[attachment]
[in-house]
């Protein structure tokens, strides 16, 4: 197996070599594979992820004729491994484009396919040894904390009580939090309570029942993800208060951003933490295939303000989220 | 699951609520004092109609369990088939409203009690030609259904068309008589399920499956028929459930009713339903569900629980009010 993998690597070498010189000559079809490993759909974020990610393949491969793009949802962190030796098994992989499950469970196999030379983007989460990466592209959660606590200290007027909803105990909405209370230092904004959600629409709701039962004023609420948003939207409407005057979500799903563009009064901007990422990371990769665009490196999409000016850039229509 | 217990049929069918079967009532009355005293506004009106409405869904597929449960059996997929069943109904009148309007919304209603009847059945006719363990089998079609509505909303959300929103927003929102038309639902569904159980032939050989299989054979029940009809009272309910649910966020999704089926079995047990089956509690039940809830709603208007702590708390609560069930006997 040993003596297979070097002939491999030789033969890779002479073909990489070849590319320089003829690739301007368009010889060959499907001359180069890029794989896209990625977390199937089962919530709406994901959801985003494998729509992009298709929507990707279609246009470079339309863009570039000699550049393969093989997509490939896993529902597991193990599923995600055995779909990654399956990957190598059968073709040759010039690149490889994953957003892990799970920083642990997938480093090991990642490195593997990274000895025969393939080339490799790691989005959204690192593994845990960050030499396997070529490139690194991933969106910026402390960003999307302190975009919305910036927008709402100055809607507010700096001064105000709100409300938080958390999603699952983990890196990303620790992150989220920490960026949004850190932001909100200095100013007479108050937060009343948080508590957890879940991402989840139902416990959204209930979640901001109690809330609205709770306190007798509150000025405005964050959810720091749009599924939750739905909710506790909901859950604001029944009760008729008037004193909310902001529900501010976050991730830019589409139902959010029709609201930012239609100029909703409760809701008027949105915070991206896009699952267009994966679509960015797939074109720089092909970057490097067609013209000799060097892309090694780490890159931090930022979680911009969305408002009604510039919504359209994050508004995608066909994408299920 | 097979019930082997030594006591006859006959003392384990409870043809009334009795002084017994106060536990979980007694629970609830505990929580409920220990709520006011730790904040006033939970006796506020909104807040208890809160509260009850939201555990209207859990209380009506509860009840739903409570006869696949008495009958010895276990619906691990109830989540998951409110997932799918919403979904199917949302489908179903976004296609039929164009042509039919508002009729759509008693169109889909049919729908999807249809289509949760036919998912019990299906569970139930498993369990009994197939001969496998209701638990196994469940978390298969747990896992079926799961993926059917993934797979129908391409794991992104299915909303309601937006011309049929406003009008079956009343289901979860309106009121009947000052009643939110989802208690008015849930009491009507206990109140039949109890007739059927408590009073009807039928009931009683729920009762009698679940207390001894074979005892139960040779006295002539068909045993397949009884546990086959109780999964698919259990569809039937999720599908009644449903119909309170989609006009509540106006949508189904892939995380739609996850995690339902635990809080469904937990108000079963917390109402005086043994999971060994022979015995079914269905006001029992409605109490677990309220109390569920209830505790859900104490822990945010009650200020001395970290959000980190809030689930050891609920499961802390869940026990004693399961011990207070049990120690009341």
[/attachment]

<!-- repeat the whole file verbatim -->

[in-house]
């Protein structure tokens, strides 16, 4: 197996070599594979992820004729491994484009396919040894904390009580939090309570029942993800208060951003933490295939303000989220 | 699951609520004092109609369990088939409203009690030609259904068309008589399920499956028929459930009713339903569900629980009010 993998690597070498010189000559079809490993759909974020990610393949491969793009949802962190030796098994992989499950469970196999030379983007989460990466592209959660606590200290007027909803105990909405209370230092904004959600629409709701039962004023609420948003939207409407005057979500799903563009009064901007990422990371990769665009490196999409000016850039229509 | 217990049929069918079967009532009355005293506004009106409405869904597929449960059996997929069943109904009148309007919304209603009847059945006719363990089998079609509505909303959300929103927003929102038309639902569904159980032939050989299989054979029940009809009272309910649910966020999704089926079995047990089956509690039940809830709603208007702590708390609560069930006997 040993003596297979070097002939491999030789033969890779002479073909990489070849590319320089003829690739301007368009010889060959499907001359180069890029794989896209990625977390199937089962919530709406994901959801985003494998729509992009298709929507990707279609246009470079339309863009570039000699550049393969093989997509490939896993529902597991193990599923995600055995779909990654399956990957190598059968073709040759010039690149490889994953957003892990799970920083642990997938480093090991990642490195593997990274000895025969393939080339490799790691989005959204690192593994845990960050030499396997070529490139690194991933969106910026402390960003999307302190975009919305910036927008709402100055809607507010700096001064105000709100409300938080958390999603699952983990890196990303620790992150989220920490960026949004850190932001909100200095100013007479108050937060009343948080508590957890879940991402989840139902416990959204209930979640901001109690809330609205709770306190007798509150000025405005964050959810720091749009599924939750739905909710506790909901859950604001029944009760008729008037004193909310902001529900501010976050991730830019589409139902959010029709609201930012239609100029909703409760809701008027949105915070991206896009699952267009994966679509960015797939074109720089092909970057490097067609013209000799060097892309090694780490890159931090930022979680911009969305408002009604510039919504359209994050508004995608066909994408299920 | 097979019930082997030594006591006859006959003392384990409870043809009334009795002084017994106060536990979980007694629970609830505990929580409920220990709520006011730790904040006033939970006796506020909104807040208890809160509260009850939201555990209207859990209380009506509860009840739903409570006869696949008495009958010895276990619906691990109830989540998951409110997932799918919403979904199917949302489908179903976004296609039929164009042509039919508002009729759509008693169109889909049919729908999807249809289509949760036919998912019990299906569970139930498993369990009994197939001969496998209701638990196994469940978390298969747990896992079926799961993926059917993934797979129908391409794991992104299915909303309601937006011309049929406003009008079956009343289901979860309106009121009947000052009643939110989802208690008015849930009491009507206990109140039949109890007739059927408590009073009807039928009931009683729920009762009698679940207390001894074979005892139960040779006295002539068909045993397949009884546990086959109780999964698919259990569809039937999720599908009644449903119909309170989609006009509540106006949508189904892939995380739609996850995690339902635990809080469904937990108000079963917390109402005086043994999971060994022979015995079914269905006001029992409605109490677990309220109390569920209830505790859900104490822990945010009650200020001395970290959000980190809030689930050891609920499961802390869940026990004693399961011990207070049990120690009341």